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Why Does Russia Want Crimea? The Crimean Issue Beyond The Headlines

British cavalry charged against Russian forces at the

Battle of Balaclava during the Crimean War

(source)

 

 

 

 

Potemkin called Crimea ‘the wart on Russia’s nose’, and it still itches.Were a civil war to break out in Ukraine, it would most likely begin in Crimea (Anna ReidBorderland: A Journey through the History of Ukraine 2000, p.187).

In a speech addressed to the Russian parliament on March 18, 2014, Vladimir Putin stated:

It was impossible to imagine that Ukraine and Russia could not be together. That they could be in separate states. But that is what happened. What seemed impossible, unfortunately occurred. The USSR broke up. The events happened so fast that few citizens understood the full-scale of the trauma of the events and their consequences …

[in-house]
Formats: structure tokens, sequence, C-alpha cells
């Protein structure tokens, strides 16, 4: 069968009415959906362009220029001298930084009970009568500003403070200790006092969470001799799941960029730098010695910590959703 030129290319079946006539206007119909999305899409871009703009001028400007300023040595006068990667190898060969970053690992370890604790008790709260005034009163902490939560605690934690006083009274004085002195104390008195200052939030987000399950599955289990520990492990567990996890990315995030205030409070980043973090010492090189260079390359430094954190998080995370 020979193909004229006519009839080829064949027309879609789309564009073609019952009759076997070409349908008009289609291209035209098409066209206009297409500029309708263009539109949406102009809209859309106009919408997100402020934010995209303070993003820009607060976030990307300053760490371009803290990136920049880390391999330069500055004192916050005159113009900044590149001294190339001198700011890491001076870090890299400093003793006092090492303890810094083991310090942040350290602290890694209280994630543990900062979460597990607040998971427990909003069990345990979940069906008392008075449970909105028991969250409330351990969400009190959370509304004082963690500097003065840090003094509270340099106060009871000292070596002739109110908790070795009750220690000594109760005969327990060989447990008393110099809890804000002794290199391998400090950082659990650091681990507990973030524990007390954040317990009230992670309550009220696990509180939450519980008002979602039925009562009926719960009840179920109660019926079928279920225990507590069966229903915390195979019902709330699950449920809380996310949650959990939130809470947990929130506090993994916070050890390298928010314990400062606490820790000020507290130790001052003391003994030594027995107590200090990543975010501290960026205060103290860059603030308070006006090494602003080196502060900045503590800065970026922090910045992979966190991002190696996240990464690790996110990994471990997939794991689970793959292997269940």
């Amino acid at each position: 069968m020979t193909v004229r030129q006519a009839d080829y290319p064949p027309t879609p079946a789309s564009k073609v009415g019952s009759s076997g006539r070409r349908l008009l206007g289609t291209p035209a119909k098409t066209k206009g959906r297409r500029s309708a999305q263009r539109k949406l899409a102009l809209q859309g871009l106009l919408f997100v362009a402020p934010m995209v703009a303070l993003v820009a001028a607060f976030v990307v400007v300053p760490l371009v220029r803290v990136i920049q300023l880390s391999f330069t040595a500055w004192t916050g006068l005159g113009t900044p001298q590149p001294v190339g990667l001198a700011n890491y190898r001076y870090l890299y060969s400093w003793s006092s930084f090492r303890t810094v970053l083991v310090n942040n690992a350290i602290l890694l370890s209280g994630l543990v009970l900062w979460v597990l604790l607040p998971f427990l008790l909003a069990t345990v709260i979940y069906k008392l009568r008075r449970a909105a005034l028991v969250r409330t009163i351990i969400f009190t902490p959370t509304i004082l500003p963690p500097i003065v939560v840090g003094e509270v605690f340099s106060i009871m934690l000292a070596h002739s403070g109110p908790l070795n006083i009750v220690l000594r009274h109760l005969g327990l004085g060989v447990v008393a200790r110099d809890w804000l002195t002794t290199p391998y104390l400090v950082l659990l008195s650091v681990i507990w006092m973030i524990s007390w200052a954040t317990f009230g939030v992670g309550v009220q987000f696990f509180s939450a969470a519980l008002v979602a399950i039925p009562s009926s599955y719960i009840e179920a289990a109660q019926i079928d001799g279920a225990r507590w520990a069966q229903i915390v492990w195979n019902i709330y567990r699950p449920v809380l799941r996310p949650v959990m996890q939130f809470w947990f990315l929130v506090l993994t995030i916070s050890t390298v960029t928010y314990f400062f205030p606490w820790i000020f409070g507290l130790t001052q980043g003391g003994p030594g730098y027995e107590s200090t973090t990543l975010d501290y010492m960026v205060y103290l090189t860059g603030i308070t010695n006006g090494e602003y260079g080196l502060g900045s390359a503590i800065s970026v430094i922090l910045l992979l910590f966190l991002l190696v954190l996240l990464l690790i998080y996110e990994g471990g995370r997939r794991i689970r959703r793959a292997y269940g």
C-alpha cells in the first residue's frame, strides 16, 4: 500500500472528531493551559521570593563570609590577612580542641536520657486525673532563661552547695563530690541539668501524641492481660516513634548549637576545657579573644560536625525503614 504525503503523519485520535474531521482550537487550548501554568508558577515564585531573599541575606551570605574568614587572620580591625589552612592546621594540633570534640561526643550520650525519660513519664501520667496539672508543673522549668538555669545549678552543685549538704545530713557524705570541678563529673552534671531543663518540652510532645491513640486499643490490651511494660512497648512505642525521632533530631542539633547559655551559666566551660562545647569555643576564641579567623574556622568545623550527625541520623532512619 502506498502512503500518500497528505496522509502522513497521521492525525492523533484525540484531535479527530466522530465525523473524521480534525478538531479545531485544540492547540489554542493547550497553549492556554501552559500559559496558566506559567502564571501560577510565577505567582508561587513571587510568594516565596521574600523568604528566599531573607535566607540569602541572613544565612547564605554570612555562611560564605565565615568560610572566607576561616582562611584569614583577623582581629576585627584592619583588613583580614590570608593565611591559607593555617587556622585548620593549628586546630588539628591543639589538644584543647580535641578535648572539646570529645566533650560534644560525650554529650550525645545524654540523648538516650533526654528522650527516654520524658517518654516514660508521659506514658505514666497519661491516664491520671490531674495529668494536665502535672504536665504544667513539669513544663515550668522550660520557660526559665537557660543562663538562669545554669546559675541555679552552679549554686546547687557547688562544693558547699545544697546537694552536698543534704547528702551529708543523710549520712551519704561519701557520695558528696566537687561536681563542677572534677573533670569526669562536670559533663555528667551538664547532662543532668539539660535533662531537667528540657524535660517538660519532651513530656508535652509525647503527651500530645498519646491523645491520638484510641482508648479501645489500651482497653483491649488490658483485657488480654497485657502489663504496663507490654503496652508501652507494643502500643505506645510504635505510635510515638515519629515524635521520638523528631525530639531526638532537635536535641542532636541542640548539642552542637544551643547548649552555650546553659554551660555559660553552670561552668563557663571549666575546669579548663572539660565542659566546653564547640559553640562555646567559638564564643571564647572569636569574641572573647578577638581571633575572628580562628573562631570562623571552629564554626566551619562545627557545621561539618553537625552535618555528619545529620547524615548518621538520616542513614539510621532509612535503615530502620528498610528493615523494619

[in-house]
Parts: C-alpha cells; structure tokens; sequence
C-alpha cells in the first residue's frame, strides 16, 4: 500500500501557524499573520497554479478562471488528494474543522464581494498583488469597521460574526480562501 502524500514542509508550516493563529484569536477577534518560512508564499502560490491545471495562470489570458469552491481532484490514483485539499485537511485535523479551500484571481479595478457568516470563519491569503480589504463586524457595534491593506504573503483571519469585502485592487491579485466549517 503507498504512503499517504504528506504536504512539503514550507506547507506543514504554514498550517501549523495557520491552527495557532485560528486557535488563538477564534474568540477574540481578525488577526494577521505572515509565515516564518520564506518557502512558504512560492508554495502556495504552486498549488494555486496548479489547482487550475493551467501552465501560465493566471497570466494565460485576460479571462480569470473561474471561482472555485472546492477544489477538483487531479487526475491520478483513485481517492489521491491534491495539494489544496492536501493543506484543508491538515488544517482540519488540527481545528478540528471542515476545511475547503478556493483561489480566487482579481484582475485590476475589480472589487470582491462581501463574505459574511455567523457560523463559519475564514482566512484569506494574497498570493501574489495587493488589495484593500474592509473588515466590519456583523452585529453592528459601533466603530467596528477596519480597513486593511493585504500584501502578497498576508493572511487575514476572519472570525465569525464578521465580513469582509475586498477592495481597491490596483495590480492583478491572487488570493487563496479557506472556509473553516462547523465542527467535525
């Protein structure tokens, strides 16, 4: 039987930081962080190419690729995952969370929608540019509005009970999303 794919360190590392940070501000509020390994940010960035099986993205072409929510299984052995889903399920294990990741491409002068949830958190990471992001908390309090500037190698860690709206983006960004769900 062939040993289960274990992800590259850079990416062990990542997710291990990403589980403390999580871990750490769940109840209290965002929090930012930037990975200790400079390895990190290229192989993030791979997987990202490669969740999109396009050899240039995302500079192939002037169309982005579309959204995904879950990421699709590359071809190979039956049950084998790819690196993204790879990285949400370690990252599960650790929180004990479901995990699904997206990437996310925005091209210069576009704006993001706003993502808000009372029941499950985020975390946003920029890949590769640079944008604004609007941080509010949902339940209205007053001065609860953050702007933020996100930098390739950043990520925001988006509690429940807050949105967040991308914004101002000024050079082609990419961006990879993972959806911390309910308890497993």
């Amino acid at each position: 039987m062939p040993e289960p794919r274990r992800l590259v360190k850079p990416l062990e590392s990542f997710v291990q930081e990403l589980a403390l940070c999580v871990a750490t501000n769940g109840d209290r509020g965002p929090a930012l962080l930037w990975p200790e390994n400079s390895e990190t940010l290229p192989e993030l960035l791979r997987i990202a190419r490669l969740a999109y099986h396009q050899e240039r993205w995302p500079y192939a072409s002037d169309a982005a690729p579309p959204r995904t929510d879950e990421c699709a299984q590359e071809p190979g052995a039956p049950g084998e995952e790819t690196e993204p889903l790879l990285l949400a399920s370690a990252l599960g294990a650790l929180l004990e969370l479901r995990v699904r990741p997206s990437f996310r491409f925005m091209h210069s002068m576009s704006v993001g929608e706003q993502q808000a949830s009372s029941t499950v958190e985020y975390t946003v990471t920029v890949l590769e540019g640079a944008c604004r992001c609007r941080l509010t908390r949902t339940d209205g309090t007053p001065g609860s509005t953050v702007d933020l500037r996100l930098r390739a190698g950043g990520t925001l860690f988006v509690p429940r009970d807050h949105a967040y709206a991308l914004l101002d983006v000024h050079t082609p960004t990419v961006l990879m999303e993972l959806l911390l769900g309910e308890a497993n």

The (Crimean) issue has a vital importance, a historic importance for all of us … In the hearts and minds of people, Crimea has always been and remains an inseparable part of Russia. This commitment, based on truth and justice, was firm, was passed from generation to generation (note).

What is behind Putin’s arguments? Is he right? Why are the ties between Russia and Crimea so strong?

Russia, Ukraine and the West

Between 1990 and 1991, the Soviet Union experienced a deep crisis. President Gorbačëv lost his grip on the government and Boris Jel’tsin gradually seized power. He paved the way for the demise of the old regime and the birth of the Russian Federation. The attitude of the Ukrainian People’s Republic (UPR) during this crisis became an important indicator of the decline of the Union (Serhy Yekelchyk: Ukraine: Birth of a Modern Nation 2007, p. 190-191).